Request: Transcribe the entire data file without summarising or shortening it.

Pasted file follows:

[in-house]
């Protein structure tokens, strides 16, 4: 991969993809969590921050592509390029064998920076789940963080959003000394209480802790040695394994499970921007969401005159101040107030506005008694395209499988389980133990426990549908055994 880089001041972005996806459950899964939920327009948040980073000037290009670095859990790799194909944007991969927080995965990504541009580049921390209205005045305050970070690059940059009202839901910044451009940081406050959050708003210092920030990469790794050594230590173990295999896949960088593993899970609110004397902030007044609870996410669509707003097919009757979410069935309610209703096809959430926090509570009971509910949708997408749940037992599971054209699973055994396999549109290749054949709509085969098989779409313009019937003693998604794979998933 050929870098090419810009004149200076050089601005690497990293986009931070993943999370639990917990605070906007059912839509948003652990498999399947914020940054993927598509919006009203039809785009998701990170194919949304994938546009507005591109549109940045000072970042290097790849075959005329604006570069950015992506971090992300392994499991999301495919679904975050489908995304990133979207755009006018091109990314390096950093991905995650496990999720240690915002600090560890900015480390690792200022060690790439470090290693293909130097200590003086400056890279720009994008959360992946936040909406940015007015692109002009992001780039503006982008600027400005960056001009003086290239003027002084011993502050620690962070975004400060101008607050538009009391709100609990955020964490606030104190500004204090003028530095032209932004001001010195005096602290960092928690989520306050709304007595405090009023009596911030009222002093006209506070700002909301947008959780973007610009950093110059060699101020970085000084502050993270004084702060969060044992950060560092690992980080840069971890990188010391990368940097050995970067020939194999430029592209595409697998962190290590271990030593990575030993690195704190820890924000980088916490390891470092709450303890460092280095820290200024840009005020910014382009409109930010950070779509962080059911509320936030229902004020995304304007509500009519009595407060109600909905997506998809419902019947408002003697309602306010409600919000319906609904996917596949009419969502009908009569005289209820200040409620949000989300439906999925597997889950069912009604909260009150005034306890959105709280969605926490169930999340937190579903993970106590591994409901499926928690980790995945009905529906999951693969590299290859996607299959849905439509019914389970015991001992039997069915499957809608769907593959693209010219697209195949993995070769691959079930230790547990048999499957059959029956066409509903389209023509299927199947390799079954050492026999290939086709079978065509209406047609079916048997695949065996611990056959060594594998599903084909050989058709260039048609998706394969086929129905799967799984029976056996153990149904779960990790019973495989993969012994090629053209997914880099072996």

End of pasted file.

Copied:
[in-house]
């Protein structure tokens, strides 16, 4: 991969993809969590921050592509390029064998920076789940963080959003000394209480802790040695394994499970921007969401005159101040107030506005008694395209499988389980133990426990549908055994 880089001041972005996806459950899964939920327009948040980073000037290009670095859990790799194909944007991969927080995965990504541009580049921390209205005045305050970070690059940059009202839901910044451009940081406050959050708003210092920030990469790794050594230590173990295999896949960088593993899970609110004397902030007044609870996410669509707003097919009757979410069935309610209703096809959430926090509570009971509910949708997408749940037992599971054209699973055994396999549109290749054949709509085969098989779409313009019937003693998604794979998933 050929870098090419810009004149200076050089601005690497990293986009931070993943999370639990917990605070906007059912839509948003652990498999399947914020940054993927598509919006009203039809785009998701990170194919949304994938546009507005591109549109940045000072970042290097790849075959005329604006570069950015992506971090992300392994499991999301495919679904975050489908995304990133979207755009006018091109990314390096950093991905995650496990999720240690915002600090560890900015480390690792200022060690790439470090290693293909130097200590003086400056890279720009994008959360992946936040909406940015007015692109002009992001780039503006982008600027400005960056001009003086290239003027002084011993502050620690962070975004400060101008607050538009009391709100609990955020964490606030104190500004204090003028530095032209932004001001010195005096602290960092928690989520306050709304007595405090009023009596911030009222002093006209506070700002909301947008959780973007610009950093110059060699101020970085000084502050993270004084702060969060044992950060560092690992980080840069971890990188010391990368940097050995970067020939194999430029592209595409697998962190290590271990030593990575030993690195704190820890924000980088916490390891470092709450303890460092280095820290200024840009005020910014382009409109930010950070779509962080059911509320936030229902004020995304304007509500009519009595407060109600909905997506998809419902019947408002003697309602306010409600919000319906609904996917596949009419969502009908009569005289209820200040409620949000989300439906999925597997889950069912009604909260009150005034306890959105709280969605926490169930999340937190579903993970106590591994409901499926928690980790995945009905529906999951693969590299290859996607299959849905439509019914389970015991001992039997069915499957809608769907593959693209010219697209195949993995070769691959079930230790547990048999499957059959029956066409509903389209023509299927199947390799079954050492026999290939086709079978065509209406047609079916048997695949065996611990056959060594594998599903084909050989058709260039048609998706394969086929129905799967799984029976056996153990149904779960990790019973495989993969012994090629053209997914880099072996």